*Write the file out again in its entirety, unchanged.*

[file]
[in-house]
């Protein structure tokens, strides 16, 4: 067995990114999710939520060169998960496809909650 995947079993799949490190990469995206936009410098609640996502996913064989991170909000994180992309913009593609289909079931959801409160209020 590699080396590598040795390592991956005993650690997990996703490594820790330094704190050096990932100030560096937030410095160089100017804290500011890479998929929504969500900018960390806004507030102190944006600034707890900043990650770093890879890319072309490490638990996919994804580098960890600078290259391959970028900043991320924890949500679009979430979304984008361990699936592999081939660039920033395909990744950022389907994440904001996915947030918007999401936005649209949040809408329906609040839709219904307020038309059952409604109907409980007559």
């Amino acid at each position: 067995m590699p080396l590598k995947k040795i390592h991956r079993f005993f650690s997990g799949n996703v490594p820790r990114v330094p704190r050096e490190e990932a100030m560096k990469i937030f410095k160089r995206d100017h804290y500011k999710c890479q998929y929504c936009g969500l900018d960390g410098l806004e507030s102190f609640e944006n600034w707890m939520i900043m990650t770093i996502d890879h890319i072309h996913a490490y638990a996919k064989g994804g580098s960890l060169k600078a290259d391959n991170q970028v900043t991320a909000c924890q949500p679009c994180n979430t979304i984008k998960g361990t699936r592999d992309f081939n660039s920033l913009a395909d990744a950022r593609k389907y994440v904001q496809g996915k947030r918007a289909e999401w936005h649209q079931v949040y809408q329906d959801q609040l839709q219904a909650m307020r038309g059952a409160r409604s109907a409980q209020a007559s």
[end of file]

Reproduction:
[in-house]
């Protein structure tokens, strides 16, 4: 067995990114999710939520060169998960496809909650 995947079993799949490190990469995206936009410098609640996502996913064989991170909000994180992309913009593609289909079931959801409160209020 590699080396590598040795390592991956005993650690997990996703490594820790330094704190050096990932100030560096937030410095160089100017804290500011890479998929929504969500900018960390806004507030102190944006600034707890900043990650770093890879890319072309490490638990996919994804580098960890600078290259391959970028900043991320924890949500679009979430979304984008361990699936592999081939660039920033395909990744950022389907994440904001996915947030918007999401936005649209949040809408329906609040839709219904307020038309059952409604109907409980007559």
């Amino acid at each position: 067995m590699p080396l590598k995947k040795i390592h991956r079993f005993f650690s997990g799949n996703v490594p820790r990114v330094p704190r050096e490190e990932a100030m560096k990469i937030f410095k160089r995206d100017h804290y500011k999710c890479q998929y929504c936009g969500l900018d960390g410098l806004e507030s102190f609640e944006n600034w707890m939520i900043m990650t770093i996502d890879h890319i072309h996913a490490y638990a996919k064989g994804g580098s960890l060169k600078a290259d391959n991170q970028v900043t991320a909000c924890q949500p679009c994180n979430t979304i984008k998960g361990t699936r592999d992309f081939n660039s920033l913009a395909d990744a950022r593609k389907y994440v904001q496809g996915k947030r918007a289909e999401w936005h649209q079931v949040y809408q329906d959801q609040l839709q219904a909650m307020r038309g059952a409160r409604s109907a409980q209020a007559s």